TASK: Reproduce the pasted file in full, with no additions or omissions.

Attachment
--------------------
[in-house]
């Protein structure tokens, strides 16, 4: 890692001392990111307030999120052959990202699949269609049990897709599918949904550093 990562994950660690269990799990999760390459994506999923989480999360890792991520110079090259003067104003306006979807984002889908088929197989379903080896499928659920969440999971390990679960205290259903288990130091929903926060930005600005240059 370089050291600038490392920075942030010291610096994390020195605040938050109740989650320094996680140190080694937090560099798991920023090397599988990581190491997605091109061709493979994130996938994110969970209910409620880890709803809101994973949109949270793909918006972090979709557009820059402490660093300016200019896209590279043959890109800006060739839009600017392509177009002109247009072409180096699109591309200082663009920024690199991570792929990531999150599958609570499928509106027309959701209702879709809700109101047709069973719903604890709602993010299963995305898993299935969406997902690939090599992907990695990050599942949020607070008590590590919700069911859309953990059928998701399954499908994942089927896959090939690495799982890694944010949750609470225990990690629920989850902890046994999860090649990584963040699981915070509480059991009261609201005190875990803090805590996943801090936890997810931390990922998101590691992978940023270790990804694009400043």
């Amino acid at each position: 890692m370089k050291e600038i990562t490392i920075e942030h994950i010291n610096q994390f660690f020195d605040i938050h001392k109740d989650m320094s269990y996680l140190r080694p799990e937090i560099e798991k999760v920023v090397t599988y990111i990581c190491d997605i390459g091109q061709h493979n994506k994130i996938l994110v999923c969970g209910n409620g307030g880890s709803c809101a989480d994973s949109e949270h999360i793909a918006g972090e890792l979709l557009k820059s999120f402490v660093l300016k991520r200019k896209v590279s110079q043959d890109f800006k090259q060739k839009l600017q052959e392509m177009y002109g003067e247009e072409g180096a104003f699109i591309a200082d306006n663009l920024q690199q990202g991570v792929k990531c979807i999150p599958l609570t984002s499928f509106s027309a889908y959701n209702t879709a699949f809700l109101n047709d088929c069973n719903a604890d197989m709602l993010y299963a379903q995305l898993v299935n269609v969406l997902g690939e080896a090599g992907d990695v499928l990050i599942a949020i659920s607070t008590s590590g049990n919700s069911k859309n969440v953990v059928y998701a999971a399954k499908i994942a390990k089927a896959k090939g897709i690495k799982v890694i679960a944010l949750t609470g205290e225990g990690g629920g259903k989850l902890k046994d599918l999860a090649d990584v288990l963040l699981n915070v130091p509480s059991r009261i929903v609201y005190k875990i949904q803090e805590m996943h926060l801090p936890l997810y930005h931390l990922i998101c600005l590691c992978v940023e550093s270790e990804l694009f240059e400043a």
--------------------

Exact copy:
[in-house]
């Protein structure tokens, strides 16, 4: 890692001392990111307030999120052959990202699949269609049990897709599918949904550093 990562994950660690269990799990999760390459994506999923989480999360890792991520110079090259003067104003306006979807984002889908088929197989379903080896499928659920969440999971390990679960205290259903288990130091929903926060930005600005240059 370089050291600038490392920075942030010291610096994390020195605040938050109740989650320094996680140190080694937090560099798991920023090397599988990581190491997605091109061709493979994130996938994110969970209910409620880890709803809101994973949109949270793909918006972090979709557009820059402490660093300016200019896209590279043959890109800006060739839009600017392509177009002109247009072409180096699109591309200082663009920024690199991570792929990531999150599958609570499928509106027309959701209702879709809700109101047709069973719903604890709602993010299963995305898993299935969406997902690939090599992907990695990050599942949020607070008590590590919700069911859309953990059928998701399954499908994942089927896959090939690495799982890694944010949750609470225990990690629920989850902890046994999860090649990584963040699981915070509480059991009261609201005190875990803090805590996943801090936890997810931390990922998101590691992978940023270790990804694009400043």
């Amino acid at each position: 890692m370089k050291e600038i990562t490392i920075e942030h994950i010291n610096q994390f660690f020195d605040i938050h001392k109740d989650m320094s269990y996680l140190r080694p799990e937090i560099e798991k999760v920023v090397t599988y990111i990581c190491d997605i390459g091109q061709h493979n994506k994130i996938l994110v999923c969970g209910n409620g307030g880890s709803c809101a989480d994973s949109e949270h999360i793909a918006g972090e890792l979709l557009k820059s999120f402490v660093l300016k991520r200019k896209v590279s110079q043959d890109f800006k090259q060739k839009l600017q052959e392509m177009y002109g003067e247009e072409g180096a104003f699109i591309a200082d306006n663009l920024q690199q990202g991570v792929k990531c979807i999150p599958l609570t984002s499928f509106s027309a889908y959701n209702t879709a699949f809700l109101n047709d088929c069973n719903a604890d197989m709602l993010y299963a379903q995305l898993v299935n269609v969406l997902g690939e080896a090599g992907d990695v499928l990050i599942a949020i659920s607070t008590s590590g049990n919700s069911k859309n969440v953990v059928y998701a999971a399954k499908i994942a390990k089927a896959k090939g897709i690495k799982v890694i679960a944010l949750t609470g205290e225990g990690g629920g259903k989850l902890k046994d599918l999860a090649d990584v288990l963040l699981n915070v130091p509480s059991r009261i929903v609201y005190k875990i949904q803090e805590m996943h926060l801090p936890l997810y930005h931390l990922i998101c600005l590691c992978v940023e550093s270790e990804l694009f240059e400043a």